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THE ORIGIN OF THE ROSARY
AOH ^ | Mike McCormack

Posted on 01/31/2005 5:19:04 PM PST by Catholic54321

As a youngster, I learned that St. Dominic was given the Rosary by the Blessed Virgin, and accepted that story of invention by divine intervention. Many years later, I learned that anecdote was only an austere version of the true story, simplified for young minds. The true origin of the Rosary is quite different, more interesting, and predates St. Dominic! Theologians have traced the origin of the Rosary back to the Ninth century, and a form of prayer that evolved in the monasteries of the early Irish church. Prayer and labor filled the days of the Irish monks, and one of the most important forms of monastic prayer was the daily chanting of the 150 psalms of David. Lay people around the monastery would hear the psalms every day as they were sung or recited, and the beauty of this form of prayer intrigued them. They yearned to join in, but the psalms were too long to memorize, copies could not be found since printing was rare, and few knew how to read Latin anyway. The lay people were however, determined to adapt this prayer form for their own use.

Sometime around 800 AD, the people's desire to participate led to their reciting The Lord's Prayer in response to every psalm recited by the monks. As this form of devotion became popular, people began to carry leather pouches of 150 pebbles, in order that they might keep count of their daily prayers when they were not in hearing distance of the monastery. A thin rope with 150 knots became less of a burden and soon replaced the bag of stones. The Celtic infatuation with the number three, soon saw the prayer rope evolve into a rope of 50 knots to be said three times, and this became an accepted standard.

When the Irish missionary monks began to travel and evangelize Europe, this form of devotion was brought with them. In some areas, clergy and lay people began to recite the Angelic Salutation which makes up the first part of the Hail Mary in response to the psalms. St. Peter Damien, who died in 1072, was the first to mention this form of prayer, the popularity of which led to the daily recitation of 50 Angelic Salutations on a knotted or beaded prayer string.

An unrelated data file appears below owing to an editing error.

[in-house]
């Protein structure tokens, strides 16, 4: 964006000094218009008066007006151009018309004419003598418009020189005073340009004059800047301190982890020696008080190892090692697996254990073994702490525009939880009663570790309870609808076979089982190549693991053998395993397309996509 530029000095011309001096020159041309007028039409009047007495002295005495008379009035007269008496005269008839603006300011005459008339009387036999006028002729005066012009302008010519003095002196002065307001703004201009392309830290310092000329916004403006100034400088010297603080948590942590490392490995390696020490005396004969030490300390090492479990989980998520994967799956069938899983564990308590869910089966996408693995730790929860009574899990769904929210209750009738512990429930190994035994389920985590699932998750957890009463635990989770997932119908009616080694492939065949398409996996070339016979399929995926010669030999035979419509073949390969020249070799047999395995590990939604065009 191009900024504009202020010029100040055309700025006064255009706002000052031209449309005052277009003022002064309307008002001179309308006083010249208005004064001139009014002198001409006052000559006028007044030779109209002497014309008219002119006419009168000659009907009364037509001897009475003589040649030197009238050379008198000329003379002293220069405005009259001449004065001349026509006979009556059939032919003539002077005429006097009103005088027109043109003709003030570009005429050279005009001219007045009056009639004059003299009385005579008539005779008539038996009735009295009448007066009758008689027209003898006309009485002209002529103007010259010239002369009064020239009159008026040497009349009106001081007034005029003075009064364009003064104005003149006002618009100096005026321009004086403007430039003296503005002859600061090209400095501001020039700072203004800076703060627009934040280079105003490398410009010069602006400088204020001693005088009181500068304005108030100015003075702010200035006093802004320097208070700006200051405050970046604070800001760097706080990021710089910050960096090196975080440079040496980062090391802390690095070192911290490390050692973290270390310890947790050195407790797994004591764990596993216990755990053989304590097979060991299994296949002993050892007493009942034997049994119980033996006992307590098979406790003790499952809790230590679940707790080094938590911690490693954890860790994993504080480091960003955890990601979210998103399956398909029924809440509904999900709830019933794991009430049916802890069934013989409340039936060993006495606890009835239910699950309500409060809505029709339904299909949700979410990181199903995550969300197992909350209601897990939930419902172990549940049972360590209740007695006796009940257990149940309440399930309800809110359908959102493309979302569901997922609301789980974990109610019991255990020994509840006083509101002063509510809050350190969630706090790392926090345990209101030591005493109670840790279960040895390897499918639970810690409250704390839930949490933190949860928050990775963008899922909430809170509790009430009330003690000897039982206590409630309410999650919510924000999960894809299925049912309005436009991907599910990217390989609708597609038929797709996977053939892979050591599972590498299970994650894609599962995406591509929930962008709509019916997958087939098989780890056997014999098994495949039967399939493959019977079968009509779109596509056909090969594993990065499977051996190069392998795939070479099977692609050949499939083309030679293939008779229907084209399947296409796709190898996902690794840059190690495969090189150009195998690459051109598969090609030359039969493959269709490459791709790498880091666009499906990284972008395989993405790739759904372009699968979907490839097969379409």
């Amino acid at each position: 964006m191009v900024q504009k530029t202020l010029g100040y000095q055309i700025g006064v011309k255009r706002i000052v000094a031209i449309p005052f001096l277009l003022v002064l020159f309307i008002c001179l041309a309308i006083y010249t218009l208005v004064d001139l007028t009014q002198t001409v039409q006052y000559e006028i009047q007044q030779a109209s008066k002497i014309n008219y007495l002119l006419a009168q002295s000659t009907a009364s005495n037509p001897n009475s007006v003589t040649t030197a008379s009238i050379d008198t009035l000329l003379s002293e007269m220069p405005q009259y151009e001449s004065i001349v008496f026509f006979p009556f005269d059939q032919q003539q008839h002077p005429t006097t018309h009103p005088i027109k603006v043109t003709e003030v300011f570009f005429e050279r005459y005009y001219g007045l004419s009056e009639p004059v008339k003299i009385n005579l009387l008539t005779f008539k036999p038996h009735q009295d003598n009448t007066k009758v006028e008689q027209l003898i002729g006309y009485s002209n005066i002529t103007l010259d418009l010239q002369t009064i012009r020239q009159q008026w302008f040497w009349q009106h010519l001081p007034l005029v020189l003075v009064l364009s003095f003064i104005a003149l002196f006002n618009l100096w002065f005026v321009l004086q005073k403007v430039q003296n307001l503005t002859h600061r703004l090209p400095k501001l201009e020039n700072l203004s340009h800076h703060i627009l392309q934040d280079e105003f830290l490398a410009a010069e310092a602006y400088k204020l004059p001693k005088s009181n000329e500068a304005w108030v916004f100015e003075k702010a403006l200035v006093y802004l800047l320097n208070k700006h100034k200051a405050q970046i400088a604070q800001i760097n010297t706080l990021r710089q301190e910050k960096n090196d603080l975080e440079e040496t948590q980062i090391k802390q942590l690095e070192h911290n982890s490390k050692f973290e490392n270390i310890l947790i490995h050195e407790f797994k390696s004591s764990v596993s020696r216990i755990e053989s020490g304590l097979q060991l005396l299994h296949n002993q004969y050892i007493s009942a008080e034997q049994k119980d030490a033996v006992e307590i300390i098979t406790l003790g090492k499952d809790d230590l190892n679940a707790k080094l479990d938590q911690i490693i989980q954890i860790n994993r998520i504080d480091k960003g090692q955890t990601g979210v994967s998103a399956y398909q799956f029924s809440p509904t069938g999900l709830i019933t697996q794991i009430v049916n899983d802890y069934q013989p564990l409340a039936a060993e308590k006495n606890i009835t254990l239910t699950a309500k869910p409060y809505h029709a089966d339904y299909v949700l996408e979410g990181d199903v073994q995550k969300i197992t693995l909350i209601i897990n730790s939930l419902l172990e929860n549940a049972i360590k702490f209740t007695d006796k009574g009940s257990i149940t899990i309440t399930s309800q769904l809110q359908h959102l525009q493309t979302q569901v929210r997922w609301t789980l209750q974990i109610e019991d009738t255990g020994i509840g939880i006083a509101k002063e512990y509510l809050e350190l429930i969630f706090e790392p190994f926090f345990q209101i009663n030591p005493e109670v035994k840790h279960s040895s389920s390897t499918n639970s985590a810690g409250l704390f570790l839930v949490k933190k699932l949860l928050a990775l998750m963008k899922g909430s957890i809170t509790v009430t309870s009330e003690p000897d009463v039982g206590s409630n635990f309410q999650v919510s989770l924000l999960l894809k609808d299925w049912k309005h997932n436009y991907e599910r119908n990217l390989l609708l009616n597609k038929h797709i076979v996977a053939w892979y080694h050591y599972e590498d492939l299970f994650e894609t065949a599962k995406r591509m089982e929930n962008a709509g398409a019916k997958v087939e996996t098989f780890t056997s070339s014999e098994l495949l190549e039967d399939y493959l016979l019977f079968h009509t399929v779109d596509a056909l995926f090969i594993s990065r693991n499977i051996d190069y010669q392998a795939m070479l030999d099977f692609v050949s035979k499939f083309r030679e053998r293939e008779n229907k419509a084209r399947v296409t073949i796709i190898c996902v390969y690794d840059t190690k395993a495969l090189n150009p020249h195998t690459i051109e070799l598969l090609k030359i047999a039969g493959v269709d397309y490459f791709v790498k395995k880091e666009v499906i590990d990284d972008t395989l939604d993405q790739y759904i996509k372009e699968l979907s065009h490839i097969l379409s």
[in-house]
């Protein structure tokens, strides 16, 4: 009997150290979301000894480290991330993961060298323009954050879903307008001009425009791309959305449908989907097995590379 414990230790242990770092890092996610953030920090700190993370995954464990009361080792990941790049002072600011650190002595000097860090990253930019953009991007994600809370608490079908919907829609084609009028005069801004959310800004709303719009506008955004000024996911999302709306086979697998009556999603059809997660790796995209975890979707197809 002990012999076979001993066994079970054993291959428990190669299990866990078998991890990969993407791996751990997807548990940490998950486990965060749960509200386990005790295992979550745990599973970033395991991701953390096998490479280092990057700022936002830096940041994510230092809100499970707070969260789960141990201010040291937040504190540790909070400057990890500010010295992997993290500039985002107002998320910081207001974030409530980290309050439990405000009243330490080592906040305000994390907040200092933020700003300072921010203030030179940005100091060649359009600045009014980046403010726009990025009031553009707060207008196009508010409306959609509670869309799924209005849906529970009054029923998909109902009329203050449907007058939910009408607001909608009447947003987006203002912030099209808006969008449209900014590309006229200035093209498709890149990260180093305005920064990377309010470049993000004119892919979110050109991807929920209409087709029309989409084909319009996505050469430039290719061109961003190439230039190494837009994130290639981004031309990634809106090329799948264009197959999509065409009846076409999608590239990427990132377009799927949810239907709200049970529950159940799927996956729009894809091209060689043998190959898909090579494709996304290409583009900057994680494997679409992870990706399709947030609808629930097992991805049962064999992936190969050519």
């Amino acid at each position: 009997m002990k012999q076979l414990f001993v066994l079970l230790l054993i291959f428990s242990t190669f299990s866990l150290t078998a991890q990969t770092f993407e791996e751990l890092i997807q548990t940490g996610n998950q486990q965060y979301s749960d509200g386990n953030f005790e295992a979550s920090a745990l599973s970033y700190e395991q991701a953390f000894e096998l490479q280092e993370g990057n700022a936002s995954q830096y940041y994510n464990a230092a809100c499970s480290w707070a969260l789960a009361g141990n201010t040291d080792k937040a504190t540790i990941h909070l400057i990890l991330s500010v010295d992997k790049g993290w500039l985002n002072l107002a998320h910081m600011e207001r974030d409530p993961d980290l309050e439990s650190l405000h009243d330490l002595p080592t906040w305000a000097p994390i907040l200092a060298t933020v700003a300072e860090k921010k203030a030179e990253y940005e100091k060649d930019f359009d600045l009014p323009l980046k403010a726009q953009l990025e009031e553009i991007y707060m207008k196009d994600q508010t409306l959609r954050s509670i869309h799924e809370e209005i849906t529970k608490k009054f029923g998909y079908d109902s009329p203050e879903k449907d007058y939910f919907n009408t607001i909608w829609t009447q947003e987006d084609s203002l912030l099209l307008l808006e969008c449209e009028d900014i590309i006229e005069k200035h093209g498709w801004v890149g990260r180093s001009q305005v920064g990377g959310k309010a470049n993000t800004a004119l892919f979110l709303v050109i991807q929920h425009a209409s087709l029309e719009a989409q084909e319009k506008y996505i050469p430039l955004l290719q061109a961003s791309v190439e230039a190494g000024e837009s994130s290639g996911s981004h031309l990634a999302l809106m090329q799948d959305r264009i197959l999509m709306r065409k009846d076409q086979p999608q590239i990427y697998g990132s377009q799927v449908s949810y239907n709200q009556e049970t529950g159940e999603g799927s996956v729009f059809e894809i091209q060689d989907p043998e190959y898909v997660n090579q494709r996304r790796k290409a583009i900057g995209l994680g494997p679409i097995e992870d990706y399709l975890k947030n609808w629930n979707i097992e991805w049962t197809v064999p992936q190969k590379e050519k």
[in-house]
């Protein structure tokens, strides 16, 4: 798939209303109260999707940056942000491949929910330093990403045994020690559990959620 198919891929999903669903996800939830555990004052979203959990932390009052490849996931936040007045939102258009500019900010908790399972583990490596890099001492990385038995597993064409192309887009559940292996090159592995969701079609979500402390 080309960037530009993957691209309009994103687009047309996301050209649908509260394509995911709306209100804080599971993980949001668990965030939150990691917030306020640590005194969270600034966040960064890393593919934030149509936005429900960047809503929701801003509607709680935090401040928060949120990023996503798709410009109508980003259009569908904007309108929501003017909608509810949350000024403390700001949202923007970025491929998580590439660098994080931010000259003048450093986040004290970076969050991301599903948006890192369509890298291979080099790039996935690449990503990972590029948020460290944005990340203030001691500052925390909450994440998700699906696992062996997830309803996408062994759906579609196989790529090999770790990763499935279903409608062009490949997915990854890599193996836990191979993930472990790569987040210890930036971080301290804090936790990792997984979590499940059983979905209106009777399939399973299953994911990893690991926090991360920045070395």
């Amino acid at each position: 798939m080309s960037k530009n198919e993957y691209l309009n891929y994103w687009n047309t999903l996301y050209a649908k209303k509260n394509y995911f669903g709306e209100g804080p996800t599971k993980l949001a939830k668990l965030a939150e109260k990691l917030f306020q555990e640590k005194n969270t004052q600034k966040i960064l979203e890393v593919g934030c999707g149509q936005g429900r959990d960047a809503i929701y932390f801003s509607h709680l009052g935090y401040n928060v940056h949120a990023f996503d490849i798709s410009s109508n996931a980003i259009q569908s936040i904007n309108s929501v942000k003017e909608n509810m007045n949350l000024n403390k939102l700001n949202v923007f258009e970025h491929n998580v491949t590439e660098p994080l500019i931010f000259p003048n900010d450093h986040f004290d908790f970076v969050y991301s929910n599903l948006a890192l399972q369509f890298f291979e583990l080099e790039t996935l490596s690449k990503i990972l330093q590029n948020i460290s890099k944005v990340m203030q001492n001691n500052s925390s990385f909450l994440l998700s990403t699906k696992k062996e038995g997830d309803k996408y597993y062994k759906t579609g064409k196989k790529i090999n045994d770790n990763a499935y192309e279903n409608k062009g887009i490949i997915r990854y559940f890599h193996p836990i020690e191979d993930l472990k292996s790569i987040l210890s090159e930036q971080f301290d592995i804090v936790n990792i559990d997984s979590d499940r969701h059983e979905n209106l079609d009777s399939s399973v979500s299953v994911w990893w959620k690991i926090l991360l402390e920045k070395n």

During the 13th century, the recitation evolved into yet another form. Medieval theologians began to interpret the 150 psalms as veiled prophesies about the life, death, and resurrection of Jesus, and they composed a series of psalters, or praises, based on each interpretation. Soon 150 psalters in honor of Mary were also composed. In order to fit the existing prayer string, the psalters were divided into three "rosariums" or bouquets of 50 each. This was the form that St. Dominic knew, and promoted.

With the Church's emphasis on unity, it was inevitable that a planned combination of all the prayer forms was prescribed as a standard. The first step toward that standard took place about 1365 when Henry of Kalkar, Visitator of the Carthusian Order, divided the 150 salutations into decades of 10, with an Our Father preceding each. Around 1409, another Carthusian named Dominic the Prussian, wrote a book which attached a psalter of 50 thoughts, about the lives of Jesus and Mary, to a Rosarium of 50 Hail Marys. The division of the 50 Hail Marys into five groups of ten, or decades, with an Our Father before each, gave the modern Rosary its form, yet the evolution was not over.